One of our first album reviews of 2013 was Andy Synn’s recent complimentary write-up on the new work by Enshadowed, Magic Chaos Psychedelia. With Enshadowed on my mind, I discovered by coincidence that they appeared on a recent split with another Greek band, Burial Hordes (whose discography is listed here). The split was released last October as a vinyl 7″ and on tape by a Greek label named Razorbleed Productions, though they’ve apparently sold out of the tape. Copies of the tapes still seem to be available through NoiseGoat Productions and versions of the 7″ can still be found here.
What caught my attention is that today Razorbleed uploaded both tracks from the split to YouTube. After listening to them, I tracked down the artwork for the split, and my eyes got really big when I found it. As you can see above, the cover kills.
The music kills, too. I wish that the tracks could be made available digitally. Maybe if we all whine and beg loudly it will happen.
Enshadowed’s track is “The Call”, a song that hasn’t appeared elsewhere. It includes a guest appearance on drums by Fotis Benardo of Septic Flesh, who makes his presence known from the first blasting, howling moments of the song. The music slows and accelerates, back and forth, the guitars alternately chiming and scything as Benardo and the bassist switch the rhythms and the tempo.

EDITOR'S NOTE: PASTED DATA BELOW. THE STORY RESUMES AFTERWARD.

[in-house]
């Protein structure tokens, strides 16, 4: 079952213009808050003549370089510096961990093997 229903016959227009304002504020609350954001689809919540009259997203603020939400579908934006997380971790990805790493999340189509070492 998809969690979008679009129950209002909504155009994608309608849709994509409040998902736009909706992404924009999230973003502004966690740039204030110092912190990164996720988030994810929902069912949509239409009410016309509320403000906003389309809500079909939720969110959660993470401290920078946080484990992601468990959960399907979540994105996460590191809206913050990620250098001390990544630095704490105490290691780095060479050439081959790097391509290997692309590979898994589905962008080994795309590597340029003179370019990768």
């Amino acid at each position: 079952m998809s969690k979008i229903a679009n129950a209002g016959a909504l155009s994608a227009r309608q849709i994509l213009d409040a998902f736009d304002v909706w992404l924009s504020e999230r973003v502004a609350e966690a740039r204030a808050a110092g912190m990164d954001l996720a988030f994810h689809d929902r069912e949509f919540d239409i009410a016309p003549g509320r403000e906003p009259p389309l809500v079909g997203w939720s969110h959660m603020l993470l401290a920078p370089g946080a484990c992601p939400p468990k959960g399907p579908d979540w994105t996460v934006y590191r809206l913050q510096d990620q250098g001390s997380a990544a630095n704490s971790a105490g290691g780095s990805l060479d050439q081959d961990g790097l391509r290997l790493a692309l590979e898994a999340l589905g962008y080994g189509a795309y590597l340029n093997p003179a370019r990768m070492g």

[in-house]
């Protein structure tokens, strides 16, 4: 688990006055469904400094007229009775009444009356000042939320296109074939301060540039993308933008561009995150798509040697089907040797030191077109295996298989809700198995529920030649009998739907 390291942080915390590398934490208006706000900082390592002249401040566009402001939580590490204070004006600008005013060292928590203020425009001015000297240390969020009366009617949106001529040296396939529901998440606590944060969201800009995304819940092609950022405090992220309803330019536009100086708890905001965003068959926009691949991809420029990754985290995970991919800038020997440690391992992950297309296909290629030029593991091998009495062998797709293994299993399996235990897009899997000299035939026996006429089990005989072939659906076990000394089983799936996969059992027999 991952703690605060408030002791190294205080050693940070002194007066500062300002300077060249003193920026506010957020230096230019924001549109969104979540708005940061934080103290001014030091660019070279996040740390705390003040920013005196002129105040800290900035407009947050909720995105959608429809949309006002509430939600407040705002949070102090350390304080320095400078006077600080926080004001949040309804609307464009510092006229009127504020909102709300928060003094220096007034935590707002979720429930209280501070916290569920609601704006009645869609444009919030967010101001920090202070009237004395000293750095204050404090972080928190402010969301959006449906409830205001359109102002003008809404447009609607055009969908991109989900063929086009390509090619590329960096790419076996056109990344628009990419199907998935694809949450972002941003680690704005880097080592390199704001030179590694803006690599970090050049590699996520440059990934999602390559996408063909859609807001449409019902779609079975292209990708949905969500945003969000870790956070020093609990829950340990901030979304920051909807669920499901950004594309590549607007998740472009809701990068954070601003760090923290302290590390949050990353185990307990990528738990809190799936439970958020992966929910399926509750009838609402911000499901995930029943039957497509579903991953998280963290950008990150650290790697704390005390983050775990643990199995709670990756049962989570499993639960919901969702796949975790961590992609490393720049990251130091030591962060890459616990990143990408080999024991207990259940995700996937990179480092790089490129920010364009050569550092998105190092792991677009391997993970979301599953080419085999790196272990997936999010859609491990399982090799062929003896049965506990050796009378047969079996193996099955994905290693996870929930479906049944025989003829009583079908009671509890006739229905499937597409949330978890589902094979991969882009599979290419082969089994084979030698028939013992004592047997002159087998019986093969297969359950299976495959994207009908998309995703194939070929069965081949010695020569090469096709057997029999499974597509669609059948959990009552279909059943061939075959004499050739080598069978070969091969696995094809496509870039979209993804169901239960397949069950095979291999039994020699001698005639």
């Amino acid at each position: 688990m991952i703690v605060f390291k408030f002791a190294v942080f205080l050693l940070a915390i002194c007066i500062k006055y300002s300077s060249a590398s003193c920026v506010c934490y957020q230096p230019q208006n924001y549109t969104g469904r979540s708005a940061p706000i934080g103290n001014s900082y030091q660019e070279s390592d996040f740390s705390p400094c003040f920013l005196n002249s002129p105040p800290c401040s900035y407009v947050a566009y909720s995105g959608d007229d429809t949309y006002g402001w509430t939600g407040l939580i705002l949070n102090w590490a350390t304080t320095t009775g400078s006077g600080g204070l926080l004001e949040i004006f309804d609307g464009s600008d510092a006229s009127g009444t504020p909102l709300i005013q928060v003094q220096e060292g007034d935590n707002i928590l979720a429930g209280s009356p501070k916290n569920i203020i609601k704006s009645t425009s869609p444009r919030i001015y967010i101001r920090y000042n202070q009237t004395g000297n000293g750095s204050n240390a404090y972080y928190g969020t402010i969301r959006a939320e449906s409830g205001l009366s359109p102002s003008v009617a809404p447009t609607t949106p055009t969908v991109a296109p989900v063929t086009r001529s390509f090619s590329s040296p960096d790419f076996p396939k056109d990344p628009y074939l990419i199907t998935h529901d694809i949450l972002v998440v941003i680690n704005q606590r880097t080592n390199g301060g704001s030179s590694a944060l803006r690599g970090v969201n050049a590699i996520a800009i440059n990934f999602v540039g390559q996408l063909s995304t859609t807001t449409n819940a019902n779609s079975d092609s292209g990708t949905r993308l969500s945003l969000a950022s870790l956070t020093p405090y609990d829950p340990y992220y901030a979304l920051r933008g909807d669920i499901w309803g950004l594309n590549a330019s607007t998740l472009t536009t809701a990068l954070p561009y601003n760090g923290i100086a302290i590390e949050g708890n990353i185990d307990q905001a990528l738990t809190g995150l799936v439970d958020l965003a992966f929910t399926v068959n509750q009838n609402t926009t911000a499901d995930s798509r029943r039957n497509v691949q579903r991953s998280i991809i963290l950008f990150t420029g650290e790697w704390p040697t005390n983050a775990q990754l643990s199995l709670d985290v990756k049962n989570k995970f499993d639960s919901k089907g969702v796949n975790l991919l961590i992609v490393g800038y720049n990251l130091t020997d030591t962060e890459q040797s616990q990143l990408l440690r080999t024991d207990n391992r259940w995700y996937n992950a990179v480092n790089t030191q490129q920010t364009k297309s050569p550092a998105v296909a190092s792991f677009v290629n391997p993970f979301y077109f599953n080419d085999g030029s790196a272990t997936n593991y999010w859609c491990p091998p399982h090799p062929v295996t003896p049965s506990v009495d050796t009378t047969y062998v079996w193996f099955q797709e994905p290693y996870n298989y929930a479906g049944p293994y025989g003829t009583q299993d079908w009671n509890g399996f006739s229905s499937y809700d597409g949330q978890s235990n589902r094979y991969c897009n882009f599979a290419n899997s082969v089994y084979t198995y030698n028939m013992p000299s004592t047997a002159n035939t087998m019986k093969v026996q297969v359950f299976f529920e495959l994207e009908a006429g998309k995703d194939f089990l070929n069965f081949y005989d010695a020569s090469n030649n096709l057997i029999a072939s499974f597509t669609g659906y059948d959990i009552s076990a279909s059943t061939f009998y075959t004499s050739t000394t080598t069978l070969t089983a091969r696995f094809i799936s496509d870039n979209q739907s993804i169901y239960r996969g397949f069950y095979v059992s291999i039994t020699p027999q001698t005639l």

Enshadowed demonstrate once again the melding of black metal and death metal elements that Andy highlighted in his review of the album and the combining of both the melodic and the caustic.
The Burial Hordes song on the split is named “Necromantic”. Burial Hordes shares one member with Enshadowed — guitarist N.e.c.r.o., and “Necromantic” also changes speed, back and forth, as it unfolds. The ripping sections deliver black thrashing hell, and I really enjoyed the blend of vocal styles, both pure acid on the high end and massed roars on the low.
Two songs from two talented bands that I would like to have in my personal collection. I understand the underground tradition of releasing things like this on limited editions of vinyl and tape . . . but selfish brat that I am, I appeal to the bands and the label: now would be a good time to set up shop on a place like Bandcamp and start selling some digital!